The junk science parade is never ending in the useless gadgets marketplace. Gizmos that work miracles have always been around and none of them work. Little filters that when plugged into car engines “gives you up to” double the gasoline mileage. Metallic widgets that claim to extend the range of your radio or cell phone. Plastic strips that stop snoring. Magnetic pads that you wear to get a real boost in physical abilities. All junk.
The pioneers of junk science were the tobacco companies. Using questionable methods, substandard rigor, glaring disregard for peer review and various other pseudo-science tricks they routinely proved that tobacco use is quite harmless and in fact may have beneficial health effects. Eventually they had to abandon that stance. However the retaliation has been tit for tat. The second hand smoke studies, which le to massive grassroots rebelling against smoking, are yet another pioneering example of junk science.
Junk science is a very effective tool in the political propaganda wars and activism. If you want to promote your agenda, lets say called mypetidealism, run a study that shows mypetidealism has wonderful advantages and effects and the lack of mypetidealism leads to hunger, famines, depravation and such. Using a few techniques from the junk science war-chest you can make a very convincing case that you are right. For example, while global warming is a very plausible phenomenon, and there is some evidence that the earth is warming up, there is no conclusive proof that global warming is a reality (it is a hypothesis, not a fact). However, promotion and statistics and other convincing arguments have elevated global warming to the stature of the gospel truth.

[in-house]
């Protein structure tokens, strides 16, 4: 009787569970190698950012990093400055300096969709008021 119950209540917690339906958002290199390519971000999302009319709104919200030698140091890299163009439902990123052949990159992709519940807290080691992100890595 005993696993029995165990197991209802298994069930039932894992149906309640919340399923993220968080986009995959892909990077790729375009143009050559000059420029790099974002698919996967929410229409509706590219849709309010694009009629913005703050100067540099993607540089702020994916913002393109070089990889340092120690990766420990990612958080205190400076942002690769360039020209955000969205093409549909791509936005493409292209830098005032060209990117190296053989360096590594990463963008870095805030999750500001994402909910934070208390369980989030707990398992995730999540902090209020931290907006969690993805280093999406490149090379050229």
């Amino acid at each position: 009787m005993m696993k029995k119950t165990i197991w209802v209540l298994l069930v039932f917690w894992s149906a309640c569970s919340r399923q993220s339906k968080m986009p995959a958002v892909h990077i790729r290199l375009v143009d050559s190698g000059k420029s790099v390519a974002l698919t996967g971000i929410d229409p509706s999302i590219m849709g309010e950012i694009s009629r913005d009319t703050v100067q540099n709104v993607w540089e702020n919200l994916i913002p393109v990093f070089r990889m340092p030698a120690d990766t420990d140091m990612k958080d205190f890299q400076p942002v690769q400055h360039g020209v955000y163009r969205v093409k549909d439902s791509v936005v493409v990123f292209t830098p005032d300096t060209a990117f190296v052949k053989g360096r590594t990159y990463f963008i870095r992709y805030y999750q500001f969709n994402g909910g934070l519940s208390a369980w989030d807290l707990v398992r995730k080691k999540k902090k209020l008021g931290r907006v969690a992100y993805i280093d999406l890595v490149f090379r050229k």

A set of very effective tools in the arsenal of junk scientists is the use of one or more fallacies. Fallacies are very plausible, logical statements that are not at all true. For example, countries where there are McDonalds restaurants, also have high life expectancy. In fact, life expectancy improves in a country a decade after McDonalds opens restaurants there. From this you can deduce that McDonalds food leads to better health.
Junk science is a dangerous, evil yet convincing variant of the scientific process. It may be hard to detect, but if it is not published in peer reviewed journals and tested by independent scientists, it does not work.
Partha Dasgupta is on the faculty of the Computer Science and Engineering Department at Arizona State University in Tempe. His specializations are in the areas of Operating Systems, Cryptography and Networking. His homepage is at http://cactus.eas.asu.edu/partha.